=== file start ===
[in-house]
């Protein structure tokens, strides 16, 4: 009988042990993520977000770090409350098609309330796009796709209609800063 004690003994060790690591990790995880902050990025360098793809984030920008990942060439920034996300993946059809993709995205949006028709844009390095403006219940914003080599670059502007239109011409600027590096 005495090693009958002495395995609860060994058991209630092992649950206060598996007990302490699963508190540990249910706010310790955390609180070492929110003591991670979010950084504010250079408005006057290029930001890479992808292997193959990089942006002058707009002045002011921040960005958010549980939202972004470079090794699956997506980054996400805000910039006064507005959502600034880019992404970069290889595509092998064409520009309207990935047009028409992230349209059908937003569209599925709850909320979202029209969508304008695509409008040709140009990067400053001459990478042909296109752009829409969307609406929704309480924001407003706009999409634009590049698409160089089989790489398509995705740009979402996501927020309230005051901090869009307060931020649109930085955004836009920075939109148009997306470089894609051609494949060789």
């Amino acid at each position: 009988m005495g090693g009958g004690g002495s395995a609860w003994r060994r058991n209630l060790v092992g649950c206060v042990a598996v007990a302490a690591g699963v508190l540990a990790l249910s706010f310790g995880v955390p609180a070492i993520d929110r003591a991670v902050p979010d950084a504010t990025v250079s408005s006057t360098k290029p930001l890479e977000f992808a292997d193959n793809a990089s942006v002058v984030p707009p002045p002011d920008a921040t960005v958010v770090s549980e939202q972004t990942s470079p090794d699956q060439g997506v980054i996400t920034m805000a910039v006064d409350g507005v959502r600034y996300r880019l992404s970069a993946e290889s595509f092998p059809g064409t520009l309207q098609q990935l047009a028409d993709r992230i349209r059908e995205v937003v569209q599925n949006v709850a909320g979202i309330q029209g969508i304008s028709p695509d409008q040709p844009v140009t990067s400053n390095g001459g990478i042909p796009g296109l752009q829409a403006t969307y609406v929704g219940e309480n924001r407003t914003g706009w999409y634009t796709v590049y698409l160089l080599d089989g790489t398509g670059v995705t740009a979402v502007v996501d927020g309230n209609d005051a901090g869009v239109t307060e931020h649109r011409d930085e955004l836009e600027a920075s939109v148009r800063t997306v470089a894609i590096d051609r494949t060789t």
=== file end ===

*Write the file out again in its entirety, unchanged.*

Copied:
[in-house]
């Protein structure tokens, strides 16, 4: 009988042990993520977000770090409350098609309330796009796709209609800063 004690003994060790690591990790995880902050990025360098793809984030920008990942060439920034996300993946059809993709995205949006028709844009390095403006219940914003080599670059502007239109011409600027590096 005495090693009958002495395995609860060994058991209630092992649950206060598996007990302490699963508190540990249910706010310790955390609180070492929110003591991670979010950084504010250079408005006057290029930001890479992808292997193959990089942006002058707009002045002011921040960005958010549980939202972004470079090794699956997506980054996400805000910039006064507005959502600034880019992404970069290889595509092998064409520009309207990935047009028409992230349209059908937003569209599925709850909320979202029209969508304008695509409008040709140009990067400053001459990478042909296109752009829409969307609406929704309480924001407003706009999409634009590049698409160089089989790489398509995705740009979402996501927020309230005051901090869009307060931020649109930085955004836009920075939109148009997306470089894609051609494949060789």
């Amino acid at each position: 009988m005495g090693g009958g004690g002495s395995a609860w003994r060994r058991n209630l060790v092992g649950c206060v042990a598996v007990a302490a690591g699963v508190l540990a990790l249910s706010f310790g995880v955390p609180a070492i993520d929110r003591a991670v902050p979010d950084a504010t990025v250079s408005s006057t360098k290029p930001l890479e977000f992808a292997d193959n793809a990089s942006v002058v984030p707009p002045p002011d920008a921040t960005v958010v770090s549980e939202q972004t990942s470079p090794d699956q060439g997506v980054i996400t920034m805000a910039v006064d409350g507005v959502r600034y996300r880019l992404s970069a993946e290889s595509f092998p059809g064409t520009l309207q098609q990935l047009a028409d993709r992230i349209r059908e995205v937003v569209q599925n949006v709850a909320g979202i309330q029209g969508i304008s028709p695509d409008q040709p844009v140009t990067s400053n390095g001459g990478i042909p796009g296109l752009q829409a403006t969307y609406v929704g219940e309480n924001r407003t914003g706009w999409y634009t796709v590049y698409l160089l080599d089989g790489t398509g670059v995705t740009a979402v502007v996501d927020g309230n209609d005051a901090g869009v239109t307060e931020h649109r011409d930085e955004l836009e600027a920075s939109v148009r800063t997306v470089a894609i590096d051609r494949t060789t």